Our basic principles
Leeway has adopted a learner-centered curriculum by recognizing the needs and interests of students. Here are some of the principles that guide our community:
Learning is a life-long activity.
Human beings are naturally inquisitive. From the time we are infants, we seek to make sense of the world and are motivated to accomplish tasks “all by ourselves”. As we grow older, we can no longer rely on others to tell us when to learn or what is important to know – we have to figure it out ourselves. At Leeway, we think that people can this develop this self-direction at any age. We want everyone to retain their love of learning for the rest of their lives, not just until they go to college or find a career.
Everyone’s learning style should be valued.
While we all share a drive to learn, we don’t all walk the same path to get there. There is no one correct way to master a subject, fix a problem or gain insight. Learning something new can involve periods of working alone, listening to others, talking, playing with ideas, thinking quietly and having fun with our friends. But we all share a desire to grow and excel, which if nurtured, will last our whole lives, enabling us to learn everything we need to know to be successful adults.
People learn best when they design their own education.
Research studies have found that personal interest and choice offer many educational benefits. These include increased knowledge retention1 and creativity,2 better performance,3 greater persistence,4 deeper involvement in activities,5 the use of more complex operations,6 increased learning,7 lessened anxiety,8 and greater integration of learning.9 One team of researchers commented that “In terms of education, it has become ever more apparent that self-determination, in the forms of intrinsic motivation and autonomous internalization, leads to the types of outcomes that are beneficial both to individuals and to society.”10
These studies are supported by anecdotal evidence collected by various Sudbury schools that report many students increasing their reading level several steps in a matter of months, or understanding the equivalent of three years of math in a semester.11
Everyone has the right to engage in a wide variety of pursuits.
At Leeway, all pursuits are valued, whether you are a beginner or an expert. We also value whatever you’re interested in: art or music, negotiation or self-reflection, running, computer coding, or carpentry. We recognize that self-knowledge, creativity, resourcefulness, and responsibility are important in a variety of activities – building healthy relationships, networking with other people, succeeding in our chosen careers, and inventing creative solutions to modern problems.
Students at Leeway are appreciated no matter what their contribution to society is. They are not made to feel like they’ve failed if their chosen career or interests don’t involve or require traditional academic subjects. Students at Sudbury schools engage in a wide variety of activities and have gone on to careers in everything from space exploration to horse grooming to social work.
Respect and responsibility require reciprocity.
At Leeway, all students and staff have an equal say in how our community is organized. This includes everything from making budgetary decisions to hiring staff and setting rules. Leeway uses a deliberative democracy model so that the minority voice is given as much attention as the majority voice. All decisions are made at our voluntary School Meeting, which meets once a week. This mutual respect encourages members of our community to understand how their actions affect the greater community.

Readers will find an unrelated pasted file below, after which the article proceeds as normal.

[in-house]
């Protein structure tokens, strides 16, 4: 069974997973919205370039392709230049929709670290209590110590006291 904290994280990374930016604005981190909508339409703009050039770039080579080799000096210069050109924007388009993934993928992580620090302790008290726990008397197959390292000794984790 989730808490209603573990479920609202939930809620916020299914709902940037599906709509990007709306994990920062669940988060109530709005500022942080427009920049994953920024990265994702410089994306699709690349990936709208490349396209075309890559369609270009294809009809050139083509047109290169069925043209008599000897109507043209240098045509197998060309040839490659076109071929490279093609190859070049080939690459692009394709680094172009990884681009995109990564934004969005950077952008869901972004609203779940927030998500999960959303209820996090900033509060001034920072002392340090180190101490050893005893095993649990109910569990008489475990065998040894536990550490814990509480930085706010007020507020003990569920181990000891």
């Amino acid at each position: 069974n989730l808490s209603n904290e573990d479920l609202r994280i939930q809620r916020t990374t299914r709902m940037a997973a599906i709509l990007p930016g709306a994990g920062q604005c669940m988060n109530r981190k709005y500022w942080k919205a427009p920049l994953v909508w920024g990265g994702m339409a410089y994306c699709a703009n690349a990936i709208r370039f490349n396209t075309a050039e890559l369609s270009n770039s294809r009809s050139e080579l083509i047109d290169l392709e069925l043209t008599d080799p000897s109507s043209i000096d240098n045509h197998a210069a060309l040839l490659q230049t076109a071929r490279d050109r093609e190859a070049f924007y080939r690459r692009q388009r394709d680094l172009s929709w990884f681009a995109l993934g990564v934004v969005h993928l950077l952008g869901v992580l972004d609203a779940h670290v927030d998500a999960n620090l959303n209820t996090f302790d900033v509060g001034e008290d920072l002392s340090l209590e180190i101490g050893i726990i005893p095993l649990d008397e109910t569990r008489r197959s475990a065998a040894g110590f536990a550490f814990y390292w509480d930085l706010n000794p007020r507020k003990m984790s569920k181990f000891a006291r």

Community feeds creation.
In many ways, humans are social learners. We learn by watching and interacting with other people. Our community serves as a source of knowledge and inspiration and students are free to mix with a variety of children and adults.
This “age-mixing” helps to foster greater collaboration and among students who are at different levels of experience. This helps less experienced students by increasing opportunities for learning from other students who are close to, but slightly above, their ability level. More experienced students have an opportunity to teach others, which is a good way to solidify what they know.
2. Edward L. and Richard M. Glenn Gould, “The paradox of achievement: The harder you push, the worse it gets,” in Improving Academic Achievement: Impact of Psychological Factors on Education, ed. Joshua Aronson (San Diego: Elisevier Science, 2002), 81.
3. Adele Eskeles Gottfried, “Relationships Between Academic Intrinsic Motivation and Anxiety in Children and Young Adolescents”, in Journal of School Psychology 20, no. 3 (1982):535.
4. Diana I. Cordova and Mark R. Lepper, “Intrinsic Motivation and the Process of Learning: Beneficial Effects of Contextualization, Personalization, and Choice,” Journal of Educational Psychology 88, no. 4 (1996): 716.
5. Ibid., 726.
8. Adele Eskeles Gottfried, “Relationships Between Academic Intrinsic Motivation and Anxiety in Children and Young Adolescents,” 535.
9. Wendy S. Grolnick and Richard M. Ryan, “Autonomy in Children’s Learning: An Experimental and Individual Difference Investigation,” Journal of Personality and Social Psychology 52, no. 5 (1987): 897.
10. Edward L. Deci, Robert J. Vallerand, Luc G. Pelletier, and Richard M . Ryan, “Motivation and Education: The
Self-Determination Perspective,” Educational Psychologist 26, no. 4 (1991): 342.
11. Daniel Greenberg, Free at Last: The Sudbury Valley School, (Framingham: Sudbury Valley School Press, 1995).